Owners of the Glendale Galleria have launched a massive makeover intended to update the regional shopping center in downtown Glendale.
Improvements to the 1.5-million-square-foot center will include the previously announced addition of a Bloomingdale’s department store in the space formerly occupied by Mervyns. The Bloomingdale’s store is set to open next year.
Other changes will be the most comprehensive since the mall opened in 1976 and “nothing short of dramatic,” General Manager Larry Martin said.
Among them will be reconstruction of Central Avenue Plaza, creating an outdoor dining and gathering place and making a more inviting and upscale main entrance from Central Avenue, the street separating the mall from the Americana at Brand shopping center, Martin said.
Inside, brick walls will be re-clad with white stucco to help lighten the interior public spaces. Escalators will be relocated to improve circulation, and a new elevator will be installed. Chandeliers will be hung in the court areas. New tile and stone floors are being installed.
Restrooms will be renovated, and a family restroom, a common amenity at other malls, will be added. Nearly all the work will be done at night to avoid inconveniencing shoppers, Martin said.
He declined to say what the improvements will cost, but public documents filed by the mall’s primary owner,General Growth Properties Inc., say it expects to spend $57.5 million on the project slated to be completed by fall 2013.
Also at that time, Nordstrom Inc.is expected to close its department store in the Galleria and open a new store in the Americana. Developer Rick Caruso, who owns the Americana and the Nordstrom building in the Galleria, said he has not decided what store will replace Nordstrom in the Galleria.
“It’s great news that General Growth is going to upgrade the mall,” Caruso said. “It’s clearly a result of the success of the Americana.”
When Bloomingdale’s and Nordstrom are both open next year, the ability to “cross shop” between the two malls, Caruso said, “will be the best of any region in Southern California.”
Deluxe retirement community being built in Costa Mesa
Construction is underway on a $62-million senior housing complex in Costa Mesa called Vivante on the Coast.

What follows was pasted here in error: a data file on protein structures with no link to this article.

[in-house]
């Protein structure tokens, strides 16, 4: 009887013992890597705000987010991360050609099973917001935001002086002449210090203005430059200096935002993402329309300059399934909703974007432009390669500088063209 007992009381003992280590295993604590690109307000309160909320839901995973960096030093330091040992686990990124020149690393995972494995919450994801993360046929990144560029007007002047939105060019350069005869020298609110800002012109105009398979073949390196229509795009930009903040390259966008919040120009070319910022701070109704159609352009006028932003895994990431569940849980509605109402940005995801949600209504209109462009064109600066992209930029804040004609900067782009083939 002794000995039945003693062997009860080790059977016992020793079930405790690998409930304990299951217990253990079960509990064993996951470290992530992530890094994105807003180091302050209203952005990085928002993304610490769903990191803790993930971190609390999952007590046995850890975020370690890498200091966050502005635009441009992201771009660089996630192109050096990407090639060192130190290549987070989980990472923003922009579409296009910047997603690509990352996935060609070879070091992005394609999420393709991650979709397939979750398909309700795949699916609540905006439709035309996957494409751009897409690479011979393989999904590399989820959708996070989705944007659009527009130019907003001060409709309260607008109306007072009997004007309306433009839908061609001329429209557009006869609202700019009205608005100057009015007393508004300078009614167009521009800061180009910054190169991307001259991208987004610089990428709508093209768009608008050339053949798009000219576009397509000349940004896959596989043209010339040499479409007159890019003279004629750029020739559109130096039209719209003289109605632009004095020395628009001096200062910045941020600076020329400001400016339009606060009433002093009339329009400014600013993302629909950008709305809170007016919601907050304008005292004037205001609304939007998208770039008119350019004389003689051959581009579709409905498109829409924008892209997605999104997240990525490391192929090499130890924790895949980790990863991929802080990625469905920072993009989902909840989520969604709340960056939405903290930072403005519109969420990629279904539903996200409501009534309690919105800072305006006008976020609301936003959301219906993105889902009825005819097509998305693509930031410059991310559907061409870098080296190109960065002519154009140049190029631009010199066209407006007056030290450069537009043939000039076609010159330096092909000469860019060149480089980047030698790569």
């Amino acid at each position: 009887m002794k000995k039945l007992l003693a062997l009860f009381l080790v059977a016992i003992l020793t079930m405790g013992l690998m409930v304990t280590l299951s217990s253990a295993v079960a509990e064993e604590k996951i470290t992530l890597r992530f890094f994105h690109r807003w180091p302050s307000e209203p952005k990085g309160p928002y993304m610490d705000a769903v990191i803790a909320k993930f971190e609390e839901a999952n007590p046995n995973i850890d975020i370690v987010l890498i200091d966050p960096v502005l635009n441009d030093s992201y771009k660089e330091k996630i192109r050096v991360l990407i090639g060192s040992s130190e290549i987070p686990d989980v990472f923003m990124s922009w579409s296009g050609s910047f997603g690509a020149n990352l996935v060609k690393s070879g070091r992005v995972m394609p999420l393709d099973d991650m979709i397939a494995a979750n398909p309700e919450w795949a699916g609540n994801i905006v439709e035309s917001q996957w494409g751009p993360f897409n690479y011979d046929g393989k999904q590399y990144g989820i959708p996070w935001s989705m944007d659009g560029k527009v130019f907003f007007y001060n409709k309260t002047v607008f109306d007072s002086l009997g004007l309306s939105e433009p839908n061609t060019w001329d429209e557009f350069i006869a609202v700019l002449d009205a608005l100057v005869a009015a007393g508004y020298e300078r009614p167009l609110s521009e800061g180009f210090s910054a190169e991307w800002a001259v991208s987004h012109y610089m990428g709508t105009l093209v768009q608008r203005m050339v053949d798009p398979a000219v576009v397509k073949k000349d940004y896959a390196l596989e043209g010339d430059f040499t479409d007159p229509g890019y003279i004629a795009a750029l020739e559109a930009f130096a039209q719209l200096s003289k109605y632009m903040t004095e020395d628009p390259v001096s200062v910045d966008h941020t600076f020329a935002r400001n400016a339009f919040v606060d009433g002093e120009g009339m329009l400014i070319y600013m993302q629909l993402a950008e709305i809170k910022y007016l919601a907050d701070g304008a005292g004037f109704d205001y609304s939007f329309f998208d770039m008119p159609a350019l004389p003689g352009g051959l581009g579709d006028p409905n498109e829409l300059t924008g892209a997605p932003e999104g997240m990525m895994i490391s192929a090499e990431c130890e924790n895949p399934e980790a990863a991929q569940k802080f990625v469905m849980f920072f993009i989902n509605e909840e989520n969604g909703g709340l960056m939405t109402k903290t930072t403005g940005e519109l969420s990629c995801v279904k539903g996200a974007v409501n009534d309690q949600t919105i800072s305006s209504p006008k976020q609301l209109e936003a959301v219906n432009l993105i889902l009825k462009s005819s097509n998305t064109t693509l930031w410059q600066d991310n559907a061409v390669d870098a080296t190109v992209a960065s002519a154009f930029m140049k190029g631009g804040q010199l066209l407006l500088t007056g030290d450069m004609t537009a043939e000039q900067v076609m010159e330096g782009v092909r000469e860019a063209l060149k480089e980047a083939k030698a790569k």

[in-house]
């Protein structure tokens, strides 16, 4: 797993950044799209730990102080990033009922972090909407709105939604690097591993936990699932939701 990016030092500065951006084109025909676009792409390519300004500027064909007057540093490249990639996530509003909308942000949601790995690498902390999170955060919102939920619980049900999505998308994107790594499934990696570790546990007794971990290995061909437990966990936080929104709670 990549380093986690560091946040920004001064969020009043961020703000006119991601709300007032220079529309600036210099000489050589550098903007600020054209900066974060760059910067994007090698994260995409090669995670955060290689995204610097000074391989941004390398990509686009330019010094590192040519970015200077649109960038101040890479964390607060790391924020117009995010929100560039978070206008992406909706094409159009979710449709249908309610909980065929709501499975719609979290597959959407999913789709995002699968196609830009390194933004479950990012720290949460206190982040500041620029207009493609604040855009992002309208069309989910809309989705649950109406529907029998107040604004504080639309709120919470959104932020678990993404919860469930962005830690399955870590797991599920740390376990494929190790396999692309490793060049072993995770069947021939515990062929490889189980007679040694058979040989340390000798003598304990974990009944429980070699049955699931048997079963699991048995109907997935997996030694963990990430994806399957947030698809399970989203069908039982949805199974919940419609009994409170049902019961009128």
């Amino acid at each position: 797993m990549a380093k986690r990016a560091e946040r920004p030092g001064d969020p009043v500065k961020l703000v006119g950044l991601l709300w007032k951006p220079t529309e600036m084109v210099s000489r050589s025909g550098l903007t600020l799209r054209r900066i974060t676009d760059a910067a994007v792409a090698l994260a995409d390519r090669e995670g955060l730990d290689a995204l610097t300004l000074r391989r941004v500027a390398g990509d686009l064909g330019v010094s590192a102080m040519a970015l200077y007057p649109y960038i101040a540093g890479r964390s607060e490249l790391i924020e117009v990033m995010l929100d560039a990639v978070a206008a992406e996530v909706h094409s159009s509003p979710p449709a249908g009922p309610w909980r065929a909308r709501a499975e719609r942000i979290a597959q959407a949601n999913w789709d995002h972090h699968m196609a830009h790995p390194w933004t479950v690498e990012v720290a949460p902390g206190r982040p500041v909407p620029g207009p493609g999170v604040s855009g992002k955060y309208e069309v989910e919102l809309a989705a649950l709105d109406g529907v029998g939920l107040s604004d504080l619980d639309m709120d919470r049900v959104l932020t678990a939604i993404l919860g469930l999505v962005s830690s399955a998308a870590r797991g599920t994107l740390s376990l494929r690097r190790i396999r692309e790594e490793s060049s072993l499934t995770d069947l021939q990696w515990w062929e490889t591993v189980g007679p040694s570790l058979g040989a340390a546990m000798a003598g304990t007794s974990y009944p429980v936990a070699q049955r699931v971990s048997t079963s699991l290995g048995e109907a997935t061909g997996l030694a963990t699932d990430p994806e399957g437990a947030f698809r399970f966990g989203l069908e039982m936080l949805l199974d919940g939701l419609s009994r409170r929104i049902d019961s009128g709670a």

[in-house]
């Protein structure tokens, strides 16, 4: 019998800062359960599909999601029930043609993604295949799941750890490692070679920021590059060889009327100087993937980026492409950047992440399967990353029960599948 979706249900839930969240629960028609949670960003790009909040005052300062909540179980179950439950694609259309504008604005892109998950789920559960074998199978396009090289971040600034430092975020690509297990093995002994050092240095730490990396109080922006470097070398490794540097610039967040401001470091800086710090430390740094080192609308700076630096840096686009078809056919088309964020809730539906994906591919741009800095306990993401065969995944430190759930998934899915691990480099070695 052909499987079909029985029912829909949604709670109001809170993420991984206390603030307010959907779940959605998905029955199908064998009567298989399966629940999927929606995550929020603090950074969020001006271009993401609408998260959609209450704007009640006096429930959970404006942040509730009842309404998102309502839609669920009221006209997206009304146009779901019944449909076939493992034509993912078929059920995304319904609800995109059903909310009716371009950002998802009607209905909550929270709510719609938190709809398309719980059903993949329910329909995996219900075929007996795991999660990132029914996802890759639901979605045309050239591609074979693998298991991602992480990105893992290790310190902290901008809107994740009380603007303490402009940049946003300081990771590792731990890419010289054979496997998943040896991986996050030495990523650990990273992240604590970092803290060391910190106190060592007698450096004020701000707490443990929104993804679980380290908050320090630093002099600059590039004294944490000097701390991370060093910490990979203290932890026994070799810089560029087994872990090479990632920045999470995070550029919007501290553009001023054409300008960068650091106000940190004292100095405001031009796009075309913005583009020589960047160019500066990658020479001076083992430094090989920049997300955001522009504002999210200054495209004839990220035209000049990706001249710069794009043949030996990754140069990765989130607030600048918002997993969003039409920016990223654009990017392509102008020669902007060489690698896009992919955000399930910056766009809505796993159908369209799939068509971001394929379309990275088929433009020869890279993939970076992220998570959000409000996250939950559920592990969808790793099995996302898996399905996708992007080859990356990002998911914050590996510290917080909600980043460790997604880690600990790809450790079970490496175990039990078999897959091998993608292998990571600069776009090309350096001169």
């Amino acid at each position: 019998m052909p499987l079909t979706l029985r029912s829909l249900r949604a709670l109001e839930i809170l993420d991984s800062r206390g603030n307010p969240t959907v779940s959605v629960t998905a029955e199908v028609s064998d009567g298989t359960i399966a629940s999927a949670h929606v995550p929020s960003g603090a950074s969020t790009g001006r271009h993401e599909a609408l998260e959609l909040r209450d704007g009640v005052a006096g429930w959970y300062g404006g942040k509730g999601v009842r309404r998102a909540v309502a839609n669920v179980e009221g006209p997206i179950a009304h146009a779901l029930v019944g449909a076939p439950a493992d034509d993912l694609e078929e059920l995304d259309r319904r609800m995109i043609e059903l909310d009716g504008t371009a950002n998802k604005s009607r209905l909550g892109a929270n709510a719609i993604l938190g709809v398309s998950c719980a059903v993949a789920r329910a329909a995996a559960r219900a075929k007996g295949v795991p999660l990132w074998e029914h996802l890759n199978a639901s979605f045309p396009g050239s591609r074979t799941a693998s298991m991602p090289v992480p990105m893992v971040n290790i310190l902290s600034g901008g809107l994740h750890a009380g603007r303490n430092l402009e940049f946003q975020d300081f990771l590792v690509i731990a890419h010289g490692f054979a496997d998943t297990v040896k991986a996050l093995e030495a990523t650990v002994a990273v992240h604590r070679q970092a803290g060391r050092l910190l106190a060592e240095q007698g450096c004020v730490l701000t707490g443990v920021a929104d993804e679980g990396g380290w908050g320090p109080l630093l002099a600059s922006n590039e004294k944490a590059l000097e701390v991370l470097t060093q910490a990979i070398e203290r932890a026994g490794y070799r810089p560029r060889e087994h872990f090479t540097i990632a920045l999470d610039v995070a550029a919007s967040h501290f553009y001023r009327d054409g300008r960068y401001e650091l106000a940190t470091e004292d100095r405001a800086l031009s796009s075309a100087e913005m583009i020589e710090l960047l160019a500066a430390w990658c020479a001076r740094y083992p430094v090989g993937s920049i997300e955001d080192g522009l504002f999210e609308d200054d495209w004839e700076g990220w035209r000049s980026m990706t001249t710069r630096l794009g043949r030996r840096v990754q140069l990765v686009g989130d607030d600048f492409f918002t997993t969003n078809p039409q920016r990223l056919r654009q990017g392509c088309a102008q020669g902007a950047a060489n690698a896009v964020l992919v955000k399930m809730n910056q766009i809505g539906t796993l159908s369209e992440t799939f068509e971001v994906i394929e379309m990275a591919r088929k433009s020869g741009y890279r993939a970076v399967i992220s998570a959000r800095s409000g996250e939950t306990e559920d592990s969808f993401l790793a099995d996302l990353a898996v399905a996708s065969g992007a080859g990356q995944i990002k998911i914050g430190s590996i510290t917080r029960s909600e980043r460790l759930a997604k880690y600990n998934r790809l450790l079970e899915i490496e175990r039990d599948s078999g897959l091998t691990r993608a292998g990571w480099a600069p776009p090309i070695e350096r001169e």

The 185-unit retirement community being developed by Nexus Cos. at 1640 Monrovia Ave. is intended to provide a resort-style environment for tenants ages 62 and older.
“We’ve incorporated many of the new ideas in fitness, healthcare, technology and lifestyle that appeal to the demands of our growing aging population, especially here in Orange County,” said Curt Olson, chief executive of Nexus Cos.
The gated campus will have a fitness and physical therapy facility with an indoor saltwater pool, outdoor courtyards and rooftop decks. Culinary options will include fine dining, a cafe and a lounge. There will be a 24-hour concierge and complimentary local transportation.
Other luxury touches include a spa, a yoga deck, a serenity garden and reflexology foot path, putting green and boccie ball court.
There will also be a secure 40-unit facility on the property to provide specialized care for residents withAlzheimer’s, vascular dementia,Parkinson’sand other diseases.
Vivante will be the first new retirement community built in the Newport Beach and Costa Mesa area in 15 years, Olson said. It is expected to be completed in fall 2013. Monthly rents, which include meals and other services, will run from $3,990 to $7,590.
City department rents space in L.A. Times building
The Los Angeles City Employees’ Retirement System has agreed to lease a floor in a vacant downtown Los Angeles office building owned by The Times.
LACERS, as the city department is known, will rent 35,000 square feet for 10 years, according to real estate brokerage Studley Inc. The department will move its headquarters to the fifth floor of 220 W. 1st St. this summer from a nearby building in Little Tokyo where it is spread over a similar amount of space on five floors.
LACERS provides retirement benefits to the civilian employees of the city.
Terms of the deal with Los Angeles Times Communications were not disclosed, but the landlord has been asking for about $1.50 per square foot a month, according to real estate brokers not involved in the transaction.
The six-story building at 1st Street and Broadway was completed in 1973 and served for decades as the headquarters of Times Mirror Co., parent company of The Times and other media outlets and companies.
Times Mirror was acquired by Tribune Co. in 2000, and administrative functions were moved to Tribune’s Chicago headquarters.
The lease to LACERS “is consistent with our strategy to maximize our assets and to increase revenue, which ultimately supports our core journalistic mission,” said Chris Avetisian, chief financial officer of Los Angeles Times Media Group.